Finally, there was a failure on NEPCO's part to exhaust administrative remedies which moots the question here. Amtel, supra, held at 1382:
"And could there be thought in this administrative context any due process problem otherwise, Amtel's failure to exhaust its related administrative remedies, 10 CFR § 205.9(f)(1) and 10 CFR Part 202, and to press the matter before the district court at the November 24, 1975 hearing, renders the point moot here."
That principle is applicable here, although it impacts at the district rather than circuit court level. Copies of the post-hearing materials were available for NEPCO to inspect in the FEA public docket room, 10 C.F.R. § 205.173(f), except to the extent that confidential data had been excised pursuant to § 205.9(f). NEPCO never examined the copies in the public docket room.
It justifies the omission on the basis that the significant data was confidential and thus excised; but if examination of the "public" copies had persuaded NEPCO that their adversaries' arguments were worrisome and the data in urgent need of rebuttal, NEPCO could have proceeded under 10 C.F.R. Part 202 to request production, § 202.3, and at the very least require an independent determination by the FEA that the deleted portions were in fact protected. § 202.22(b); § 205.9(f)(2). Having failed to avail itself of these administrative procedures, NEPCO cannot now complain of their inadequacy, and the principle declared in Mobil Oil Corp. v. FPC, supra, is not applicable. The likely explanation is that NEPCO's inactivity in respect of this material was tactical; as such it cannot support a due process claim. Cf. Atlantic Richfield Co., supra, at 548.
The challenges to NEPCO II and NEPCO III on procedural grounds are rejected.
D. The Merits of NEPCO's Challenges to the FEA Orders
We come at last to the merits of NEPCO's challenges to NEPCO II, III, IV and V, and to the administrative appellate decisions affirming them. As noted, NEPCO I is not attacked in this litigation, at least in respect of its specific result.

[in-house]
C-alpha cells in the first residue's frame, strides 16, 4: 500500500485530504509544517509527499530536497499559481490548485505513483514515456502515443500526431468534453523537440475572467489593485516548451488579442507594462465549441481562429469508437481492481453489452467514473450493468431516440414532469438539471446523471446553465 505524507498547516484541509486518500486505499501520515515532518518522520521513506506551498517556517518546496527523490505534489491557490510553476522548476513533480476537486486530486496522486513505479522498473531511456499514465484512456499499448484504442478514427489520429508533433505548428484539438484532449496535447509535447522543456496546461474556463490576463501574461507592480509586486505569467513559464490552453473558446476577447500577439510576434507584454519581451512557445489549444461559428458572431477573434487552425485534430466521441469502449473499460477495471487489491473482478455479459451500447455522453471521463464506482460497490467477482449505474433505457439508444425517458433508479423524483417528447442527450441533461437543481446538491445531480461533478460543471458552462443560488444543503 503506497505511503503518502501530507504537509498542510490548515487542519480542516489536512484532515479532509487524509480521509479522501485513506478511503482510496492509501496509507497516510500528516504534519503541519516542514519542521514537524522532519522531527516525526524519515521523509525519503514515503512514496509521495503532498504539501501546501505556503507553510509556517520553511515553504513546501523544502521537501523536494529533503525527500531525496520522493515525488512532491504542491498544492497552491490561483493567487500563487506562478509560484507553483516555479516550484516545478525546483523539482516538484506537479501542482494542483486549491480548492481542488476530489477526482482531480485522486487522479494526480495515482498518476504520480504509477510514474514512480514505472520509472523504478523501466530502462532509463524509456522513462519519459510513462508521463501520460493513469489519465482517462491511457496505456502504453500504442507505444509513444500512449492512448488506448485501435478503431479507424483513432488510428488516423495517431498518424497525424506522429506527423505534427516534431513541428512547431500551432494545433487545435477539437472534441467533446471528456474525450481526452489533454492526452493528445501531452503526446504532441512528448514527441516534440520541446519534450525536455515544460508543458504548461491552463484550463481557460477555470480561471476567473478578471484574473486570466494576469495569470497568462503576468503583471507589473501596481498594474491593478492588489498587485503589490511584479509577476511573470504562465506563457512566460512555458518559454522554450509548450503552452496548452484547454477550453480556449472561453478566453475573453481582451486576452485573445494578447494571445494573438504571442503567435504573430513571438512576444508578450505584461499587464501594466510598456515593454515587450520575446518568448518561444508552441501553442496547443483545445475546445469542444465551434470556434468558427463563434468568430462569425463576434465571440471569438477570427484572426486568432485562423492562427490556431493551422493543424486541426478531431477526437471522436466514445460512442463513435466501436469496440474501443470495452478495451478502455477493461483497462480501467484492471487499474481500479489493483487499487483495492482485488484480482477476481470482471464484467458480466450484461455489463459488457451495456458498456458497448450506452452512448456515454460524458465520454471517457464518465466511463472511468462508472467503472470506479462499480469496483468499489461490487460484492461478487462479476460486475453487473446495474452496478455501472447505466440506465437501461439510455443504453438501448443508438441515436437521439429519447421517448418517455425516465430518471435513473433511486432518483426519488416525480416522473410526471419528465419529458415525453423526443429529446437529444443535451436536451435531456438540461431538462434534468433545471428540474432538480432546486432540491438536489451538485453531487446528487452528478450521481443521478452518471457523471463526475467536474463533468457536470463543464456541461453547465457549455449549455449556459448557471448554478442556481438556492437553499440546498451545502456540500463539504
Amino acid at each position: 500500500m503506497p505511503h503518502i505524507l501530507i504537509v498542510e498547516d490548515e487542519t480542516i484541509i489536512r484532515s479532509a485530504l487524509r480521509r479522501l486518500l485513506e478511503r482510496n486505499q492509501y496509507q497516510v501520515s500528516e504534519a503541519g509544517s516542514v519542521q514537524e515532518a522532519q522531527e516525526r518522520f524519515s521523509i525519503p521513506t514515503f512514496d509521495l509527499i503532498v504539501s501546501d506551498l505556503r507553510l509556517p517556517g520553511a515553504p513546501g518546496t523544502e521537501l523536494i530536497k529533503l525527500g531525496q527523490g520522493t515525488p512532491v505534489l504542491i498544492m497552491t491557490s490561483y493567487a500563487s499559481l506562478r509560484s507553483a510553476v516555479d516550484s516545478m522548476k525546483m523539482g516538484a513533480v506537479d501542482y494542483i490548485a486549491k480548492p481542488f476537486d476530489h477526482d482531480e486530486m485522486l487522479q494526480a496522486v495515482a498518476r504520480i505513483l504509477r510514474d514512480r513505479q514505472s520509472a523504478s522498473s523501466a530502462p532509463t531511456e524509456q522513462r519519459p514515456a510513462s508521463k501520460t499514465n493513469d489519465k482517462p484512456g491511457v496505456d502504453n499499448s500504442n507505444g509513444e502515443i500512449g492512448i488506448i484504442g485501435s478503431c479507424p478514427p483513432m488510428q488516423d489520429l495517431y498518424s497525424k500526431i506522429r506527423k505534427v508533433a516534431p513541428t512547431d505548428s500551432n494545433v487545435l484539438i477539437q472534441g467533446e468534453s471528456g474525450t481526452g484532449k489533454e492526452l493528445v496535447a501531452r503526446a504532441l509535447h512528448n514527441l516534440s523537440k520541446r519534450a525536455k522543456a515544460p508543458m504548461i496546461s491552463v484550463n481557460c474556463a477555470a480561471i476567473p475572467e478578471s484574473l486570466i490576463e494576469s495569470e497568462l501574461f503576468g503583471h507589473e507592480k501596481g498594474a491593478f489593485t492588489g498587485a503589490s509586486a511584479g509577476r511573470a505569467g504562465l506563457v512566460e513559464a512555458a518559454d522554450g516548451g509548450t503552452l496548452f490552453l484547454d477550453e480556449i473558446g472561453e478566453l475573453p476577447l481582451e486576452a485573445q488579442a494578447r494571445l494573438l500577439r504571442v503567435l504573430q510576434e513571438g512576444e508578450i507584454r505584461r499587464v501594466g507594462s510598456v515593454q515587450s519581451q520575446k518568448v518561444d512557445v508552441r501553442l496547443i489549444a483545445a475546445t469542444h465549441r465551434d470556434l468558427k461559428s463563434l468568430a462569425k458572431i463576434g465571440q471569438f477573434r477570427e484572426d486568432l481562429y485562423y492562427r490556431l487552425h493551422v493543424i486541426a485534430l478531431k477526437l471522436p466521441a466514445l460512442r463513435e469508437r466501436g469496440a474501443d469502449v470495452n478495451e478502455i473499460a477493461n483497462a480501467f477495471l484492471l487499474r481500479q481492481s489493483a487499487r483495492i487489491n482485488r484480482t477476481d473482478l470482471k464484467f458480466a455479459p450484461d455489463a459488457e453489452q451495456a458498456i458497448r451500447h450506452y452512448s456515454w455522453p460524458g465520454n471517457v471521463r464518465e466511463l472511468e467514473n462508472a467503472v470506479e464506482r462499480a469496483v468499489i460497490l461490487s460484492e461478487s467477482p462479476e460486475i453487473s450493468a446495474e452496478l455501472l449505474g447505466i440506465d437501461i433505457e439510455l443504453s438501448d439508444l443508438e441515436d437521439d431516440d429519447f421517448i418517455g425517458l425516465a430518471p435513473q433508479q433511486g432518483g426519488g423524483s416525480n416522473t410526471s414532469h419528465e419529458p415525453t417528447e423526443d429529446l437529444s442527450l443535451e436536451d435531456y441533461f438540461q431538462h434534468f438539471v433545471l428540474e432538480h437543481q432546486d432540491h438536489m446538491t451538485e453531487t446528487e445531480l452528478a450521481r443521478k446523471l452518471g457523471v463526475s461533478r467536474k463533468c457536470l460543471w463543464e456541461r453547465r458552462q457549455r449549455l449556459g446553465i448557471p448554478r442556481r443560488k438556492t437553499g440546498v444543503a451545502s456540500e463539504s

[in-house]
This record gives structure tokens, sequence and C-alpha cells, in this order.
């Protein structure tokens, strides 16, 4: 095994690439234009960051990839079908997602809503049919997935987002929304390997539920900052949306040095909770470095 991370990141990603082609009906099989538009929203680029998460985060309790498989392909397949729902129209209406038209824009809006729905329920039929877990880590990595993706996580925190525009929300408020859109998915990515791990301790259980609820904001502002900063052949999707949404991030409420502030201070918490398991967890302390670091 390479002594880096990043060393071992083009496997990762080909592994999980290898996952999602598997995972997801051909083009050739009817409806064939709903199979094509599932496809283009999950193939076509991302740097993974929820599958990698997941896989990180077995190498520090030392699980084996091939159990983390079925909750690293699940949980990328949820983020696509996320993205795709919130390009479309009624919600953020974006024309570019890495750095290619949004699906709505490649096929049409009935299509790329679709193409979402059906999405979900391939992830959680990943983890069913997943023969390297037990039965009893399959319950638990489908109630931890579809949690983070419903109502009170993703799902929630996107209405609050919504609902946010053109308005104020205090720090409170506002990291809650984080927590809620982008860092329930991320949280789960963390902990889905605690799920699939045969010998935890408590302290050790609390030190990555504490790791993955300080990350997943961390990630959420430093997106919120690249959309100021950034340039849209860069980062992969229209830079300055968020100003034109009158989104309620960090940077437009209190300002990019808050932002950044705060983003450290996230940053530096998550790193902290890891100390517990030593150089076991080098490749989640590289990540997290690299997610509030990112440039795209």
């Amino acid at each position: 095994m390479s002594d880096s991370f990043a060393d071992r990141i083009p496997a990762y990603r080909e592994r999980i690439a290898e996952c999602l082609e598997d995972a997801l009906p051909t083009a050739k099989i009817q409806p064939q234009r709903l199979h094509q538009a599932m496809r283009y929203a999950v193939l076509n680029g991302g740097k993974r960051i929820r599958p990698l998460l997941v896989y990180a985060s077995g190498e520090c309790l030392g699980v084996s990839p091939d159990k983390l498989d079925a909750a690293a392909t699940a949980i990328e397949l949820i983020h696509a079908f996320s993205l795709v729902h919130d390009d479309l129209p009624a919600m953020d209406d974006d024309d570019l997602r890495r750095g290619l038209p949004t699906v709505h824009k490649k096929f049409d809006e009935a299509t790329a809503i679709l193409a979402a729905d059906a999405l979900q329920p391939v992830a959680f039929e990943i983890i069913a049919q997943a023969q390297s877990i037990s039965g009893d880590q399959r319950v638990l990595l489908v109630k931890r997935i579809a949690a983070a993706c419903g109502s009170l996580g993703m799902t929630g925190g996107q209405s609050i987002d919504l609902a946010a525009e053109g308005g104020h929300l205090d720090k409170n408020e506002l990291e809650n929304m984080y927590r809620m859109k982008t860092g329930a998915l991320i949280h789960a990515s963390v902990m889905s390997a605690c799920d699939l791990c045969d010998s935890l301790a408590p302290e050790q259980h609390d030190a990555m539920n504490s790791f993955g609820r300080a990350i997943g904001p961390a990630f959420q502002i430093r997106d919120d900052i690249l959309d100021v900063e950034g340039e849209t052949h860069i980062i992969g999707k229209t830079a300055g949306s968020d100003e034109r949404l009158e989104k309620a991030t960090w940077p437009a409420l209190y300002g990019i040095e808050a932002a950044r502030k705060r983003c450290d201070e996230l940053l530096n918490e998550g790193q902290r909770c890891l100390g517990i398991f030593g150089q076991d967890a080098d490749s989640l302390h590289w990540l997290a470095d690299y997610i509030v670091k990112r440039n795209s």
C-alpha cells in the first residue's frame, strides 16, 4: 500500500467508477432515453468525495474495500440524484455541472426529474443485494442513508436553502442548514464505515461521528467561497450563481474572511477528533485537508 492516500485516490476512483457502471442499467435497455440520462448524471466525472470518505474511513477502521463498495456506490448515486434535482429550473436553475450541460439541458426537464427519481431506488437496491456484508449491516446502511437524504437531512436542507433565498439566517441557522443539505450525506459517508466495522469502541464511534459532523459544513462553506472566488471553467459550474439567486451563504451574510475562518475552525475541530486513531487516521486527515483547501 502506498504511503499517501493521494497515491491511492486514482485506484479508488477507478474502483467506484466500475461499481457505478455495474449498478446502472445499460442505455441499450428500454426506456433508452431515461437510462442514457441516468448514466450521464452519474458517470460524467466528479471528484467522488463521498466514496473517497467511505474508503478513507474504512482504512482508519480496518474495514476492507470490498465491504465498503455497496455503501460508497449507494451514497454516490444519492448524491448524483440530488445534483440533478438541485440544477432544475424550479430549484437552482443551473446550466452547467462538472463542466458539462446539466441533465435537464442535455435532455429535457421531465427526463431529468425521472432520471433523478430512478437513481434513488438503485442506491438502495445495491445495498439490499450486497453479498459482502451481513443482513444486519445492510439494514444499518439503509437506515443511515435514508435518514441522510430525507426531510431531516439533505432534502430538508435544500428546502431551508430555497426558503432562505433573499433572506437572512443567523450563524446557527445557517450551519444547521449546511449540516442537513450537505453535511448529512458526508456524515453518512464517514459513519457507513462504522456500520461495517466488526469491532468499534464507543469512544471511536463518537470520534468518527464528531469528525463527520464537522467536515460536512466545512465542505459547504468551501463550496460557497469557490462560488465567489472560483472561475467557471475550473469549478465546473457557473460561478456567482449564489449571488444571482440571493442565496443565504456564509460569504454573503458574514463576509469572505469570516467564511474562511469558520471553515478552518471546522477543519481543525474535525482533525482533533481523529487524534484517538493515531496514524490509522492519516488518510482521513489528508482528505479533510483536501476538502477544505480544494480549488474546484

The scope of judicial review of the agency's orders derives from Section 211(d)(1) of the Economic Stabilization Act, 12 U.S.C. § 1904n., as incorporated into the EPA Act, 15 U.S.C. § 754(a)(1), and applicable to the FEA under the FEA Act, 15 U.S.C. § 767(f). § 211(d)(1) provides:
"No order of such agency shall be enjoined or set aside, in whole or in part, unless a final judgment determines that such order is in excess of the agency's authority or is based upon findings which are not supported by substantial evidence."
NEPCO, complaining of the FEA's exceptions orders, bears the burden of proof to establish that those orders were "in excess of the agency's authority or based upon findings which are not supported by substantial evidence." Powerine, supra, at 387. Powerine also recites the deference accorded by the courts to the FEA in reviewing the agency's case-by-case implementation of the exceptions relief principle:
"The necessity of making "rough accommodations' to implement and effectively administer the "complex program necessary to deal with the petroleum industry' has warranted "special attention' by this court to the rule of deference when it is faced with reviewing agency action which grants or denies exception relief to parties based on a case-by-case determination of the effect of the application of agency regulations to that party. Pasco, Inc. v. FEA, supra, 525 F.2d at 1404. It was emphasized in Pasco, Inc. v. FEA, supra, 525 F.2d at 1404, that
"Administrative decisions based upon analysis of the data and information submitted on applications for exception relief require the application of administrative expertise, and this court should not be quick to overturn them. In Consumers Union of U. S., Inc. v. Cost of Living Council, 491 F.2d 1396, 1403 n. 2 (Em.App.1974), cert. denied, 416 U.S. 984 (94 S. Ct. 2387, 40 L. Ed. 2d 761) (1974), this court quoted from Dandridge v. Williams, 397 U.S. 471, 485, 90 S. Ct. 1153, 1161 (25 L. Ed. 2d 491) (1970), which stated: "The problems of government are practical ones and may justify, if they do not require, rough accommodations illogical, it may be, and unscientific.' " Id. at 385-386.
In NEPCO I the FEA determined that, to qualify for exceptions relief, NEPCO must demonstrate "that the firm's ability to remain a viable independent competitor will be substantially endangered in the absence of exception relief." R. 1736. I have concluded Supra that the FEA lawfully applied that standard of hardship to NEPCO. The decisions and orders which followed NEPCO I, denying relief or granting the company less than it asked for, reflect Au fond the agency's evaluation of NEPCO's need, measured by that valid standard. To the extent that NEPCO complains of those orders, the question is whether it has sustained the burden of proof summarized in Powerine. The orders are considered Seriatim.
NEPCO's indictment of the FEA in respect of NEPCO II was summarized by counsel at the argument as one of "intellectual bigamy."
NEPCO argues that, having arrived at the conclusion it did in granting relief in NEPCO I, the FEA's subsequent rulings
denying relief cannot be sustained. In NEPCO's view, the economic facts were "essentially the same" in August, 1975, when NEPCO II was issued, as they were in May, when NEPCO I was issued; yet NEPCO II, in its denial of relief, reaches a result contrary to NEPCO I, which granted it. NEPCO concludes that, in reaching such a contrary conclusion, NEPCO II "is arbitrary and capricious and is not supported by substantial evidence."